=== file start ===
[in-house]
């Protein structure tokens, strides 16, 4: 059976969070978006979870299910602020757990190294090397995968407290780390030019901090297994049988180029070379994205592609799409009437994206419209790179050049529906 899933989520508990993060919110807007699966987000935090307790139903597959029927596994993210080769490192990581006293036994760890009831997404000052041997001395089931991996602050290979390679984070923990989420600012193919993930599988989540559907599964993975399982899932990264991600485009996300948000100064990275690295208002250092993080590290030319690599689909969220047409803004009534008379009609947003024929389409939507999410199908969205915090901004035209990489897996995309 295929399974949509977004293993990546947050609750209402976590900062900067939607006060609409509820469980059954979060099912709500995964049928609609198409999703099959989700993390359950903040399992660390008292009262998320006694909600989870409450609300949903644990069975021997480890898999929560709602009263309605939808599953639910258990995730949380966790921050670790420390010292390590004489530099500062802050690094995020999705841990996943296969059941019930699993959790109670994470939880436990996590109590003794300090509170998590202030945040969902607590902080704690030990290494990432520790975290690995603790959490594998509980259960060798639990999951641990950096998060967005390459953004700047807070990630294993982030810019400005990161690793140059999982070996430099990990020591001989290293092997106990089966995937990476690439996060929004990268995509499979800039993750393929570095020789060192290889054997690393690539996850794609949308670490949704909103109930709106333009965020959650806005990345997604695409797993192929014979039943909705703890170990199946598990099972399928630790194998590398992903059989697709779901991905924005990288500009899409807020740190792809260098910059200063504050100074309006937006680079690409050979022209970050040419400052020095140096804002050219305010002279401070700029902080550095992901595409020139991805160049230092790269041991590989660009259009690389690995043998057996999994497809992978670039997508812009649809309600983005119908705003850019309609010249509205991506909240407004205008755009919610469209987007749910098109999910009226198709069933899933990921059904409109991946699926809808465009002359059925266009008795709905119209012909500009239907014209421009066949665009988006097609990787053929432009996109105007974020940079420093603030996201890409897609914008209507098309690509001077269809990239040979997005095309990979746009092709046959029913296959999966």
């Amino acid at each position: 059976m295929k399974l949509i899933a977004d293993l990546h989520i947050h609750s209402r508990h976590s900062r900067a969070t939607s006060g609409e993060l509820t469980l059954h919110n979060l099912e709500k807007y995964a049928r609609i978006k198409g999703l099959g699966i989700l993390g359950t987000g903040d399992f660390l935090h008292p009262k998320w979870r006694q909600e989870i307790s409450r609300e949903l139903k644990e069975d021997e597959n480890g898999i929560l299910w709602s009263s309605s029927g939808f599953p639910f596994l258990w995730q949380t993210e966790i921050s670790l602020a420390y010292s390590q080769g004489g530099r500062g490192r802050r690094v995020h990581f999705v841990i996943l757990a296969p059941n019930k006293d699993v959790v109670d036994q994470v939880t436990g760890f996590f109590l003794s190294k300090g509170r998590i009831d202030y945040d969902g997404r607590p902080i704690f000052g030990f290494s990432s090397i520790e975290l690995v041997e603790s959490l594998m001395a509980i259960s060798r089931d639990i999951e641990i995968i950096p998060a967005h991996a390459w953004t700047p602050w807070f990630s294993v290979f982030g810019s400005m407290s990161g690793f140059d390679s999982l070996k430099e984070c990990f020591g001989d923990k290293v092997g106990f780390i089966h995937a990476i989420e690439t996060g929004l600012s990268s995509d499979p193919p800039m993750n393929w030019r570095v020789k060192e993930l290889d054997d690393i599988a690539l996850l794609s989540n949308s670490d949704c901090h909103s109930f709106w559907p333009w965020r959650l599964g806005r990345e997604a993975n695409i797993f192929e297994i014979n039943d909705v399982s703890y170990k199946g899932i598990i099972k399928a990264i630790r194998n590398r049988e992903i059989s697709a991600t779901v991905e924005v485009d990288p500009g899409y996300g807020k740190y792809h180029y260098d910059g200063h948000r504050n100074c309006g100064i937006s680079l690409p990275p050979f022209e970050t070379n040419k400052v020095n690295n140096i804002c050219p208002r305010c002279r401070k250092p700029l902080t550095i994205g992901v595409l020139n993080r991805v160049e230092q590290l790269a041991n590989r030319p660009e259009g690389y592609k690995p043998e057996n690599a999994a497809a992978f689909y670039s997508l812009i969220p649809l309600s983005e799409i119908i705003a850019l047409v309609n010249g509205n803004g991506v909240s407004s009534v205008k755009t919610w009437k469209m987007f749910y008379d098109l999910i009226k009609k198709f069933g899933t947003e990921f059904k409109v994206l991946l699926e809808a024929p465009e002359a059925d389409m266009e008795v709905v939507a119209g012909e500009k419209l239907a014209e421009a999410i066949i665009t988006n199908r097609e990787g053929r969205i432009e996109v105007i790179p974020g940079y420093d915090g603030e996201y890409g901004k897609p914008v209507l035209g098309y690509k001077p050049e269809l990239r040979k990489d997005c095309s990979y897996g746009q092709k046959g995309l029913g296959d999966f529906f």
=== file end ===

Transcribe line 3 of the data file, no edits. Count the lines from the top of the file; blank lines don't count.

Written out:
């Amino acid at each position: 059976m295929k399974l949509i899933a977004d293993l990546h989520i947050h609750s209402r508990h976590s900062r900067a969070t939607s006060g609409e993060l509820t469980l059954h919110n979060l099912e709500k807007y995964a049928r609609i978006k198409g999703l099959g699966i989700l993390g359950t987000g903040d399992f660390l935090h008292p009262k998320w979870r006694q909600e989870i307790s409450r609300e949903l139903k644990e069975d021997e597959n480890g898999i929560l299910w709602s009263s309605s029927g939808f599953p639910f596994l258990w995730q949380t993210e966790i921050s670790l602020a420390y010292s390590q080769g004489g530099r500062g490192r802050r690094v995020h990581f999705v841990i996943l757990a296969p059941n019930k006293d699993v959790v109670d036994q994470v939880t436990g760890f996590f109590l003794s190294k300090g509170r998590i009831d202030y945040d969902g997404r607590p902080i704690f000052g030990f290494s990432s090397i520790e975290l690995v041997e603790s959490l594998m001395a509980i259960s060798r089931d639990i999951e641990i995968i950096p998060a967005h991996a390459w953004t700047p602050w807070f990630s294993v290979f982030g810019s400005m407290s990161g690793f140059d390679s999982l070996k430099e984070c990990f020591g001989d923990k290293v092997g106990f780390i089966h995937a990476i989420e690439t996060g929004l600012s990268s995509d499979p193919p800039m993750n393929w030019r570095v020789k060192e993930l290889d054997d690393i599988a690539l996850l794609s989540n949308s670490d949704c901090h909103s109930f709106w559907p333009w965020r959650l599964g806005r990345e997604a993975n695409i797993f192929e297994i014979n039943d909705v399982s703890y170990k199946g899932i598990i099972k399928a990264i630790r194998n590398r049988e992903i059989s697709a991600t779901v991905e924005v485009d990288p500009g899409y996300g807020k740190y792809h180029y260098d910059g200063h948000r504050n100074c309006g100064i937006s680079l690409p990275p050979f022209e970050t070379n040419k400052v020095n690295n140096i804002c050219p208002r305010c002279r401070k250092p700029l902080t550095i994205g992901v595409l020139n993080r991805v160049e230092q590290l790269a041991n590989r030319p660009e259009g690389y592609k690995p043998e057996n690599a999994a497809a992978f689909y670039s997508l812009i969220p649809l309600s983005e799409i119908i705003a850019l047409v309609n010249g509205n803004g991506v909240s407004s009534v205008k755009t919610w009437k469209m987007f749910y008379d098109l999910i009226k009609k198709f069933g899933t947003e990921f059904k409109v994206l991946l699926e809808a024929p465009e002359a059925d389409m266009e008795v709905v939507a119209g012909e500009k419209l239907a014209e421009a999410i066949i665009t988006n199908r097609e990787g053929r969205i432009e996109v105007i790179p974020g940079y420093d915090g603030e996201y890409g901004k897609p914008v209507l035209g098309y690509k001077p050049e269809l990239r040979k990489d997005c095309s990979y897996g746009q092709k046959g995309l029913g296959d999966f529906f």